World

Writer Nearly Dismissed $150,000 Award For Junk E-Mail

| by Sheena Vasani
Helen GarnerHelen Garner

A female Australian writer nearly deleted a Yale University e-mail in her junk folder awarding her $150,000 after she assumed it was a hoax.

Yet the email was the legitimate Windham-Campbell Prize which endows the writer, 73-year-old Helen Garner, with what ABC News calls  "one of the richest literary awards in the world.”

"I nearly keeled over," Garner said, reports the Sydney Morning Herald. "I'm staggered. I feel thrilled and validated."

The Windham-Campbell Prizes were created in 2013. Authors do not apply but rather are nominated.

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This judge looked an inmate square in the eyes and did something that left the entire courtroom in tears:

“[So there’s] no humiliation of applying or being shortlisted, or being in competition with other writers", added Garner.

Garner has been praised for her fiction since the seventies, but this time was being honored for her nonfiction work such as her most recent release, "House of Grief."

"The fact that the prize is for nonfiction is the most gratifying part," she says. "Those books took a lot of skin off me, and over the past year, since This House of Grief came out, I concluded that there was something about the book that was not prize-worthy. It is shaming to care whether you win a prize or not, but something infantile is stirred in you."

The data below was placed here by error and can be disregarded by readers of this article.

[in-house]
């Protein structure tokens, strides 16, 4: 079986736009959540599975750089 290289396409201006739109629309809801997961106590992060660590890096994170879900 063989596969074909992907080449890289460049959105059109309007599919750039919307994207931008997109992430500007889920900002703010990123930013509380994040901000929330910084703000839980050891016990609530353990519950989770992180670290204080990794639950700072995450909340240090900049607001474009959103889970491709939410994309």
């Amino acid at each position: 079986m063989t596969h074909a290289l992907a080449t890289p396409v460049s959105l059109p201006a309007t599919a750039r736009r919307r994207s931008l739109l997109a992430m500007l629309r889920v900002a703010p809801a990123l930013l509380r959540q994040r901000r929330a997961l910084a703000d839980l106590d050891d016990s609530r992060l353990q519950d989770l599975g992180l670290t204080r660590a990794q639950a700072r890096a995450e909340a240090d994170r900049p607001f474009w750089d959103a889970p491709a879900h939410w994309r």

But prize-winning they were, with judges commenting, "Helen Garner brings acute observations and narrative skill to bear on the conflicts and tragedies of contemporary Australian life.”

She’s not the only recipient of the Windham-Campbell Prize to initially think the prize from Yale was a hoax.

Irish playwright Abbie Spallman told the Irish Times she also thought the phone call she received alerting her of the award was fraudulent.

“I thought it was a scam at first,” said Spallen. “I am beside myself to receive this award. Both in monetary terms and as a recognition of my work.

Like Garner, she, too, felt encouraged by the award.

“I do try to be brave, and I’m aware that I can produce work that may not be palatable to all,” she added. “Sometimes that can feel [like] quite the lonely pursuit. Thank you so very much. I’ll stagger on. Less lonely than before.”

Sources: ABC News, Sydney Morning Herald, Irish Times / Photo credit: Sydney Morning Herald

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